MicroRNAs (miRNAs) were first described almost 20 years ago by the groups of Ambros and Ruvkun. In two seminal papers, they reported the identification of a small RNA able to control developmental timing in C. elegans through post-transcriptional regulation of a protein-coding gene [1, 2]. Since then, the catalog of miRNAs and processes controlled by them has grown beyond the expectation of most. We now know that gene regulation by miRNAs is a conserved mechanism across animals and plants. In humans alone, over 1000 miRNAs have been identified, placing them amongst the largest classes of gene regulatory molecules in the genome [3]. As the number of described miRNAs steadily increases, so does that of their putative targets, with the latest predictions pointing to over a third of all human genes being under such control [4, 5]. The ubiquitous nature of miRNAs has changed the way we look at the regulatory networks dictating cellular behavior during a variety of biological processes: we simply cannot fully understand them without accounting for miRNA action.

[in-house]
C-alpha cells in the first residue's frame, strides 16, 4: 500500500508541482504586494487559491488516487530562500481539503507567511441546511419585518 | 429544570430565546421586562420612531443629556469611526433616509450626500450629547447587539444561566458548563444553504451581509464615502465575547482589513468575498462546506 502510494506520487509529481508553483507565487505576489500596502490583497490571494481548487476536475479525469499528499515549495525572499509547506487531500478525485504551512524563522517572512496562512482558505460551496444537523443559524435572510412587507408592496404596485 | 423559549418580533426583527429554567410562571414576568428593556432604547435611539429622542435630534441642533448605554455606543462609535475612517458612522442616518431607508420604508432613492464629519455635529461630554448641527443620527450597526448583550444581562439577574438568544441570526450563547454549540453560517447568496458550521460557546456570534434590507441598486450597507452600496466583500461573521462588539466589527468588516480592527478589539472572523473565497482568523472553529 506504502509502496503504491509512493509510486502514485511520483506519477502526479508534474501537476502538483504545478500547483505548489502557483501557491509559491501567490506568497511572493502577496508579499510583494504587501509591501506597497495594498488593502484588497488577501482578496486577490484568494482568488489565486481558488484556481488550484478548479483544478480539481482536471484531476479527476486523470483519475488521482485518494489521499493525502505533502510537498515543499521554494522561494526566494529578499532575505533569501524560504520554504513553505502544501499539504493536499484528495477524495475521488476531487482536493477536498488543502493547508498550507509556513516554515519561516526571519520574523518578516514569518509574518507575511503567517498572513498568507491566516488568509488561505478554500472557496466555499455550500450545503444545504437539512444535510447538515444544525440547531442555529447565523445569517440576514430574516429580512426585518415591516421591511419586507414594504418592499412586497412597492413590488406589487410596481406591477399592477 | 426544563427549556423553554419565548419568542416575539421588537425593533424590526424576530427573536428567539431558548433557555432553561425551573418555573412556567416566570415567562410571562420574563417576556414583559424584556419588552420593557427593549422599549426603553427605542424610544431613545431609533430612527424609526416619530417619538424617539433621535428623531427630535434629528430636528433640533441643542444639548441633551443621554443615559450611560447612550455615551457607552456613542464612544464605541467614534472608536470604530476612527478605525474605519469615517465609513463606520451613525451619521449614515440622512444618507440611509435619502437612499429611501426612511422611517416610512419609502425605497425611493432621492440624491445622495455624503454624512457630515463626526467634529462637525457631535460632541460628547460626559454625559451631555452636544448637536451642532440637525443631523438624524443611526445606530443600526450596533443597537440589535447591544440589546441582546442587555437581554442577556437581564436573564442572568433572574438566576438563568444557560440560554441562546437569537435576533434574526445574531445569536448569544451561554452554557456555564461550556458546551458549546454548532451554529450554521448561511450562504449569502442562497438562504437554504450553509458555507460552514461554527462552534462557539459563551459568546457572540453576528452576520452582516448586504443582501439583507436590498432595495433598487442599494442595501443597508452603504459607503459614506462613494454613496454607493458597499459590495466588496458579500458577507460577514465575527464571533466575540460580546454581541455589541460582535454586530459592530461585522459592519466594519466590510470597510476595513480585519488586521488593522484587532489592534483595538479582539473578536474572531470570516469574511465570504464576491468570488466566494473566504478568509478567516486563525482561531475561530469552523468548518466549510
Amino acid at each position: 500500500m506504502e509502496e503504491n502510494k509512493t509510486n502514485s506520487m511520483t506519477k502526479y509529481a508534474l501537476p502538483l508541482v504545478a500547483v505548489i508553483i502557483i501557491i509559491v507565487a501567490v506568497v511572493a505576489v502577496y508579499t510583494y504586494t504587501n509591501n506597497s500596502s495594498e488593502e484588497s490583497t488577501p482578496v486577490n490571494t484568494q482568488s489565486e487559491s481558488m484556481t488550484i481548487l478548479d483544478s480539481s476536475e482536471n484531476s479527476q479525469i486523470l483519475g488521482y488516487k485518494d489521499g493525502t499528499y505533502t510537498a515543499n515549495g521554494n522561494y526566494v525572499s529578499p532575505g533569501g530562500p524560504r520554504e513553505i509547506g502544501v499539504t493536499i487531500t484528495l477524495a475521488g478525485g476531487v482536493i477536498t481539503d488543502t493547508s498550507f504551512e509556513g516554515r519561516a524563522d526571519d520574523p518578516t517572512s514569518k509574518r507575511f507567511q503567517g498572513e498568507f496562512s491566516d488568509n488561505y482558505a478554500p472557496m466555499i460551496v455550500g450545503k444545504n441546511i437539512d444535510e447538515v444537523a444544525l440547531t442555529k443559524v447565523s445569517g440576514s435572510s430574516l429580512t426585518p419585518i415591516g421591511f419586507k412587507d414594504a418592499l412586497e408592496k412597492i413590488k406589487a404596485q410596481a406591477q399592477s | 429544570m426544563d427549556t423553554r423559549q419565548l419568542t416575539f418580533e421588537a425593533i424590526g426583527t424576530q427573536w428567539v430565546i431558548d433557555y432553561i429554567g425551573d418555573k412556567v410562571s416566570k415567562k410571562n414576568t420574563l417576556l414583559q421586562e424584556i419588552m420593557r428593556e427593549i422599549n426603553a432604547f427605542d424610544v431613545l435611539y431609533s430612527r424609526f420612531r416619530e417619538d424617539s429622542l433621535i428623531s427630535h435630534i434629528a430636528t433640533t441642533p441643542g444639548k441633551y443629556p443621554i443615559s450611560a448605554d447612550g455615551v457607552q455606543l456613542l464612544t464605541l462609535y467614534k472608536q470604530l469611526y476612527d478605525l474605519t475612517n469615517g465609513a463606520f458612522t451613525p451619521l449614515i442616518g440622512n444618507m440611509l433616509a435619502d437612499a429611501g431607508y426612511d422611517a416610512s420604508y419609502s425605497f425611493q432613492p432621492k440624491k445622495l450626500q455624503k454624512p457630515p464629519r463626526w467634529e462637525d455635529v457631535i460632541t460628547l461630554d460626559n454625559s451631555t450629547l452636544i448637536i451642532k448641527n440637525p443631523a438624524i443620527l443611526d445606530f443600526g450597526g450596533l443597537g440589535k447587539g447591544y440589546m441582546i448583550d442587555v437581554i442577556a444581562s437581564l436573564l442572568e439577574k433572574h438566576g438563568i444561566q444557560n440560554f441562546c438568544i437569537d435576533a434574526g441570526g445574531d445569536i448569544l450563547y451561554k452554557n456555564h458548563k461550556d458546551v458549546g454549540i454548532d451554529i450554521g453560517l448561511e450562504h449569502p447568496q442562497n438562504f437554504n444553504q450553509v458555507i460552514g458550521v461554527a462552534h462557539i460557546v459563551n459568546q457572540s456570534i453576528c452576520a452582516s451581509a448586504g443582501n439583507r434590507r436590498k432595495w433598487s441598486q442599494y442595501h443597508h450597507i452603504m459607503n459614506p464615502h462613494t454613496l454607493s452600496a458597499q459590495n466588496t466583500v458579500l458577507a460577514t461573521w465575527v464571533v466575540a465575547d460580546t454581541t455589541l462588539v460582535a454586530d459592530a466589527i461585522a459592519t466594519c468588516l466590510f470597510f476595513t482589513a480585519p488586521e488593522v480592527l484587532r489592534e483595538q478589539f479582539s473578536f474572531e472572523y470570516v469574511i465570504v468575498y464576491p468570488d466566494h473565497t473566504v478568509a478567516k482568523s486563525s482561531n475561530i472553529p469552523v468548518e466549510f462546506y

Despite the well-recognized role of miRNAs in controlling gene expression, relatively little is know about their physiological functions and the mechanisms by which they drive disease. MicroRNAs have been proposed to confer robustness to cell fate decisions [68], ensuring fast and accurate control over protein output and modulating the responsiveness of cells to external signals [9]. This is particularly important during embryogenesis, when expression programs have to be changed within very short developmental windows. In the early blastocyst-stage embryo for example, a small population of pluripotent epiblast cells is responsible for giving rise to all cell types of the adult organism. The switch between pluripotency and the onset of differentiation requires massive changes in gene expression involving silencing of genes controlling the undifferentiated state and activation of the appropriate differentiation programs. These changes are achieved through a complex interplay of signaling pathways, transcription factors, chromatin remodeling proteins and miRNAs (reviewed in [10]).